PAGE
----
Scott it's very similar to what you saw in the last couple of quarters. Rates didn't change much. It's primarily mix. It's the transporter business in Europe is growing at a real fast rate; a shorter distance and lower revenue per piece. As you would expect, Europe to the rest of the world is low due to the strength of the euro, and as we said, we didn't see quite as much growth out of Asia to the U.S. because of the weak U.S. economy. That's long range, high revenue piece product. But nothing other than a little bit of mix switch there.

Scott Flowers - Banc of America Securities

Obviously you talked about nudging down CapEx expectations for this year. Can you give us some sense of is that just going to roll into '08 from a deferral standpoint, or are there some things you actually did diminish in terms of where you wanted to invest in different businesses based on the economic outlook?

Scott Davis

I think the reduction was primarily vehicles in the U.S. for this year. That's obviously tied to the volume growth. The small package market has not grown very much in 2007 lessening our need for new vehicles.

As we go forward, as I said, I guess for a while now, we still expect our CapEx range to be at the low end of our normal 5% to 8% revenue spend. I don't see that changing dramatically in 2008.

Operator

Your next question comes from Jason Seidl - Credit Suisse.

Jason Seidl - Credit Suisse

Congratulations Scott and Mike. Scott, I think you mentioned that international margins were negatively impacted by both fuel and the new flights. If you exclude those two items what would the margins look like?

Scott Davis

Better. I haven't calculated it out, but certainly that would have had a fairly pretty dramatic impact on the margins.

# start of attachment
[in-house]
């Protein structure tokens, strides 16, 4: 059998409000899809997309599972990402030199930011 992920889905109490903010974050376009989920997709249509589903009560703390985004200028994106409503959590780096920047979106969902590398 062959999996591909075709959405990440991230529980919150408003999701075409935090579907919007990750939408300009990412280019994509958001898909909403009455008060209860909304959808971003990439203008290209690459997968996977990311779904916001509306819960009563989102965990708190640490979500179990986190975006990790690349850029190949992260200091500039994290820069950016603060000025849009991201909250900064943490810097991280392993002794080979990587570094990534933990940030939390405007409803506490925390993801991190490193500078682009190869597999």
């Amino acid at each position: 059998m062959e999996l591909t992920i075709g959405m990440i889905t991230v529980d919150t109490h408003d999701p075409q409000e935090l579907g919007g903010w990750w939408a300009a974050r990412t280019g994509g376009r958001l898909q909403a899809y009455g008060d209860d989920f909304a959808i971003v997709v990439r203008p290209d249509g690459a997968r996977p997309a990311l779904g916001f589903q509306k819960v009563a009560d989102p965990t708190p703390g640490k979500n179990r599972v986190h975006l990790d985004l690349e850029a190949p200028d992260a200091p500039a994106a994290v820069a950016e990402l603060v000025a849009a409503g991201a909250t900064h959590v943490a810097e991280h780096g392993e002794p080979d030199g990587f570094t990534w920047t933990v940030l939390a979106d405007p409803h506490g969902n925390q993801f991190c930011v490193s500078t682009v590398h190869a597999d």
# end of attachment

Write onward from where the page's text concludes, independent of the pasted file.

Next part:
Jason Seidl - Credit Suisse

Would you have been on par with last year?

Scott Davis

We would have been.

Mike Eskew

A big piece of it.

Jason Seidl - Credit Suisse

When you give your outlook for the full year for supply chain, you mentioned 4% margins. Are including or excluding that charge from France?

Scott Davis

We'll be excluding that charge from France.

Jason Seidl - Credit Suisse

Excluding the charge from France.

Scott Davis

Remember, we started the year looking at 2% to 3% margins, and last quarter we said 3%, at least 3%; so now we're at 4%.

Mike Eskew

We're 4% right now. We just hit 4.6%, excluding.

Jason Seidl - Credit Suisse

Fuel for the fourth quarter, I'm assuming you're factoring that in, how much of an impact do you think negatively that's going to have on the numbers?

Scott Davis

It depends on where the costs go in the short term. Clearly by December, with our fuel surcharge number it is going to be up much higher than it's been, due to the fact the fuel prices have been up the last couple of months.

Now what I can't tell is fuel going to be $100 a barrel or $70 a barrel by December? That'll drive the impact on P&L, where fuel costs will be. But currently the surcharge revenue is increasing due to the fact that cost have run up the last several months.

Operator

Your next question comes from Ken Hoexter - Merrill Lynch.

Ken Hoexter - Merrill Lynch